Odgers' Australian Senate Practice Thirteenth Edition

Chapter 11 - Voting and divisions

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By arrangement between parties in the Senate, a system of pairing operates, whereby a senator who is absent and who is expected to vote on one side in a particular question is "paired" with a senator who is expected to vote on the other side and who is either also absent or who deliberately does not vote in order to cancel out the effect of the other senator's absence. Pairs are also arranged for vacant places in the Senate. This system ensures that the result of votes is not determined fortuitously by the absence of particular senators. Pairs are usually not arranged, however, for secret ballots, for the reason that voting is meant to be secret and it should not be known how individual senators vote.[41]

Pairing arrangements are determined by the party whips, and may last for days, weeks or months, or may be varied from vote to vote. Pairs are entirely an informal arrangement between the parties and not part of the procedures of the Senate. The chair therefore does not consider any matters relating to pairs.[42] In earlier years rulings were made to the effect that pairs could not be referred to in the course of proceedings. These rulings are now not followed, and it is common for senators to make statements concerning pairing arrangements. This practice has been upheld by a President's ruling.[43] Pairs are not referred to in the Journals record of votes, but lists of pairs are included in the voting lists shown in Hansard.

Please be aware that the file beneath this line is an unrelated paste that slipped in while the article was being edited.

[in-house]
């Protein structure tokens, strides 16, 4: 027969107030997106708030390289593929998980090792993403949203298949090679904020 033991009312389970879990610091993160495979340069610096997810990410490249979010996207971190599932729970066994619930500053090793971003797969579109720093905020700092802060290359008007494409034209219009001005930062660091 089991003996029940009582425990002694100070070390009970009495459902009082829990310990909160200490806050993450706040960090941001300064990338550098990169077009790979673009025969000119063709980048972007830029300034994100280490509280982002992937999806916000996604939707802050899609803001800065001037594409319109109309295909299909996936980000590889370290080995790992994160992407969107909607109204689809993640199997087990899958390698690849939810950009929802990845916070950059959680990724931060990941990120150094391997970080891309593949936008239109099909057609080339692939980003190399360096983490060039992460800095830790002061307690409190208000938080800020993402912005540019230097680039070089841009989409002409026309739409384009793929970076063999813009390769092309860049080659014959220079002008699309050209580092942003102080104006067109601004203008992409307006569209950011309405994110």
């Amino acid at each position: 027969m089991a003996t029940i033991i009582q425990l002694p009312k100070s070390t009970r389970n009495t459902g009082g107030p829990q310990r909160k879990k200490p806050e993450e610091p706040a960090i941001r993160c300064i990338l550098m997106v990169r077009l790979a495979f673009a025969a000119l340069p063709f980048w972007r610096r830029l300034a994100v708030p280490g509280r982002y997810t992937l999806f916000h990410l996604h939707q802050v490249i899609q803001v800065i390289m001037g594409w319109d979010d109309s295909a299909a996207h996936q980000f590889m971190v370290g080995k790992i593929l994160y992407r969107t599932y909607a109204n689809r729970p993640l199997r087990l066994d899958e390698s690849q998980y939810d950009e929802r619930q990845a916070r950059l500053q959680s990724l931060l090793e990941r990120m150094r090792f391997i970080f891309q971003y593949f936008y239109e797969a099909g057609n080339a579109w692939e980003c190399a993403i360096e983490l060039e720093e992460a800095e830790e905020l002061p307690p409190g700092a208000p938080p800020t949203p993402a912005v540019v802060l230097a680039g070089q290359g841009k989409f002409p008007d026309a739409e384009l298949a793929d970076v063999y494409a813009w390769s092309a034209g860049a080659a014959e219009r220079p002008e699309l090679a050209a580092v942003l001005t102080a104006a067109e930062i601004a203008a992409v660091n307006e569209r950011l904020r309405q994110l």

41. For exceptions see SD, 21/4/1983, pp. 6-7; 20/8/1996, pp. 2676-92; see also statement by Senator Ludwig, SD, 17/3/2010, p. 2019.
42. Statement by President Calvert, SD, 7/11/2006, p. 1.
43. Ruling of President Cormack, SD, 10/5/1973, p. 1532, 15/5/1973, pp. 1560-1.